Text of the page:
Allegory vis-á-vis Comic Books

Allegory vis-á-vis Comic Books – An allegory is any story in which some dimension of the plot and its actors is not literal but symbolic, creating for us associations beyond the obvious.

Perhaps surfaces of plot and character reveal hidden depths, or—in a more postmodern mode—surfaces are pregnant with new surfaces, new implications. I like to think that fable-parable-anecdotes are almost always fairly complete in their allegory-ness. The simplicity of such traditional stories is obviously and purposely deceptive: Demi-myths beg for psychoanalytic readings, deconstruction, new-critical plumbings of the abysses of the human story (Campbell’s friend Heinrich Zimmer is exceptional at this), and so on. Demi-myths, like myths, are not factual or realistic, but allegorical, symbolic, metaphorical, and figurative. They gesture at hidden complexes of meaning (some binary, good/bad—branched like trees; some open, heading out in strange new shapes, like potatoes, rhizomes—see Deleuze and Guattari’s A Thousand Plateaus for more on the shapes of thoughts and thought-systems).

What demi-myths don’t do is elegantly and powerfully fulfill the four functions of myth outlined by Campbell; nor do they interweave to create, as I further require, culture-defining mosaics of significations, plots, modes, and attitudes. Think of how powerful “biblical” or “like the Arabian Nights” act as descriptors of whole cultures: Cultural texts may be composed in part of lesser myths or folk stories which do not individually fulfill mythic functions, but the overall system of stories must do so. In other words, not every story about a knight need be particularly psychologically powerful, but Le Morte d’Arthur is; Eschenbach’s Parzifal is; etc.

If this distinction between fable–parable–anecdote (Polycrates of the lucky ring, Batman, Shrek) and myth (Superman, Shiva and Sati, the life of Buddha) feels vague, it is perhaps because I put a lot of weight into the logic and power (generated by story-logic) of the myth in relation to its functions, and those functions are debatable.  For me, Batman on the whole offers us no world-view; the world is simply evil; its inhabitants should or at least can (sometimes) be saved, because saving lives is the “right thing to do;” but we are unable to extrapolate from the principal character’s own action and reflection on the world some greater meaning. The trail of cultural significations drops off.  (Notable exceptions include The Dark Knight Returns and Batman: Year 100.)

And yet each issue of Batman, as a short moralizing fable-parable in its own right, does offer us a special gift, since it is also an anecdote about an invented man: “Batman” and stories about him are invented by and for Bruce Wayne, himself an invention. There is no special originality in this per se; we do not know that Alexander the Great was a “real” man in any way except that people wrote of a certain man named “Alexander” for thousands of years after some proto-personage’s death. We cannot know Alexander, only the early historian’s accounts of him. So Bruce Wayne–Batman is not the first or only self-contained continuum of fable-parable-anecdote-person relating back to “real” person who is also fiction. But the character Batman’s anecdote-parable-fable (reversing the order of evolution in order to highlight Wayne’s centrality as pseudo-”biographical” subject—or vice versa: Bruce Wayne is the man Batman would be, were Batman a rich dandy; the stories interpenetrate) is retold—re-told, re-written, re-imagined—every month.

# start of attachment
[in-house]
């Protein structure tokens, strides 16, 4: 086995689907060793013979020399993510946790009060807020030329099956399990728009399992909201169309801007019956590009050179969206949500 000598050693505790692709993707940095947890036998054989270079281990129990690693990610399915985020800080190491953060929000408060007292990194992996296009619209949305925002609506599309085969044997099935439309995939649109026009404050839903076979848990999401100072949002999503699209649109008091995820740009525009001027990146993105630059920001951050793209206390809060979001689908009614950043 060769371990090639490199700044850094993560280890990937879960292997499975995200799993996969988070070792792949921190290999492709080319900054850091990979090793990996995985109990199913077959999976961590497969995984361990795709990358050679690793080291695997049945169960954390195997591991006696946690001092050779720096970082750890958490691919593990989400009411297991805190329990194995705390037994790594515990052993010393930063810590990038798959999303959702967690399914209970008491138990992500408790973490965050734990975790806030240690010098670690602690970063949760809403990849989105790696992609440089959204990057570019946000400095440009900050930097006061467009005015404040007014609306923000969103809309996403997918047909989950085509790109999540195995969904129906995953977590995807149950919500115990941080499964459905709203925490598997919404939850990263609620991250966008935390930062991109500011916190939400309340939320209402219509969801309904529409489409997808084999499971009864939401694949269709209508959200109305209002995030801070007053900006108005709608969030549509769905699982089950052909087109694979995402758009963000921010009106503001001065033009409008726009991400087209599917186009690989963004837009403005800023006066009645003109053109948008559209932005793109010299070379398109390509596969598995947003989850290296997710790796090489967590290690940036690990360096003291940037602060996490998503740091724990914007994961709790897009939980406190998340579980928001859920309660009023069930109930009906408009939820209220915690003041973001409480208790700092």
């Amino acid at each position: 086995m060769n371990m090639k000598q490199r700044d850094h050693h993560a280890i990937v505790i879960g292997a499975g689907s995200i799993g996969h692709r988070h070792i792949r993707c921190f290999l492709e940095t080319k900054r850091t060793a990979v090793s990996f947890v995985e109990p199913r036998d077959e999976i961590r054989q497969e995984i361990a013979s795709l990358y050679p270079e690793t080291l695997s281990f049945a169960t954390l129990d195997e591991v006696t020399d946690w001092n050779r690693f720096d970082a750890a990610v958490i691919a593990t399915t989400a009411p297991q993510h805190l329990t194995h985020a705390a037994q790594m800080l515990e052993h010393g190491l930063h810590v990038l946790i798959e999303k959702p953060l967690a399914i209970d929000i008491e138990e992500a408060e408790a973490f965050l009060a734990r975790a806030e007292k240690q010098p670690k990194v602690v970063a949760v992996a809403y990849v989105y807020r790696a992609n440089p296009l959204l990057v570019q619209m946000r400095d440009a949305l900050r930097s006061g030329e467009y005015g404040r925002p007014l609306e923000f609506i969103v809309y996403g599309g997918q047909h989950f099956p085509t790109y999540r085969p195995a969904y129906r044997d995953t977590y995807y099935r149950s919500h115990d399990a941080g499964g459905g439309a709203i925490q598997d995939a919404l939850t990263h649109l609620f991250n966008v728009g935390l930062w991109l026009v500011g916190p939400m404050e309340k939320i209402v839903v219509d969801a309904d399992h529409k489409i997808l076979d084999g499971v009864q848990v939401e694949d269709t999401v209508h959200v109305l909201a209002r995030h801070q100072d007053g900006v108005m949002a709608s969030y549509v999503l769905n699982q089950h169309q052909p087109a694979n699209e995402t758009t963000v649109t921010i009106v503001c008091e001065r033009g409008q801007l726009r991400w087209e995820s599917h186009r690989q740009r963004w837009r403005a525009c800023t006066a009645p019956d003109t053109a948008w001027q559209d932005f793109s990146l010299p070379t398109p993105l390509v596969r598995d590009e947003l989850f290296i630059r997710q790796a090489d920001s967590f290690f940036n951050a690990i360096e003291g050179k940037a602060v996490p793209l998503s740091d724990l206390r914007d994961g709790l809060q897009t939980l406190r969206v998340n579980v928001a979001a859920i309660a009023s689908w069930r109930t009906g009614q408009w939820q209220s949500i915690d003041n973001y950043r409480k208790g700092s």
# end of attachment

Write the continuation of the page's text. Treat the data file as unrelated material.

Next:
Modern comic books offer either great interrelated stories, myths—whether in a few issues—Cassanova, Umbrella Academy, Furi-Kuri, The Maxx—or via an epic series like X-Men, Wildcats, or Hellblazer—or simply arbitrary-feeling collections of fable–parable–anecdotes revolving around invented people—Batman, spin-off groups like X-Force, Justice League (too mythic to be mythic; too associative to have meaning; the hollow form of a comic book, without the content of one; the simulacrum of the comic; the Disneyland-cast of the DC Universe), or even Fable, a collection of random fables (Blue Boy’s adventures) and anecdotes (Jack’s) that never seem to correlate, gather momentum, or address one (or more) of the mythic functions.

My choices above are subjective; others would read Batman mythically, finding psychological insight that—as a pacifist and inhabitant of the “real” New York—I simply cannot. Others would say Furi-Kuri is overtly Freudian, too silly to be mythic. Others love Fable, perhaps confusing its humor and adroit dialogue for overall affecting oomph. The point is, it’s pointless; choose what examples you like and discard or abuse those you do not. I merely point out that, within the ever-growing corpus of modern traditional stories (hour-long TV dramas, comic books, and action movies come first to mind), we can pick apart any given story for its fabulistic, parabolic, anecdotal, or even mythic properties. I find a given comic book to belong more to myth or to simpler demi-myth; you are free to disagree.

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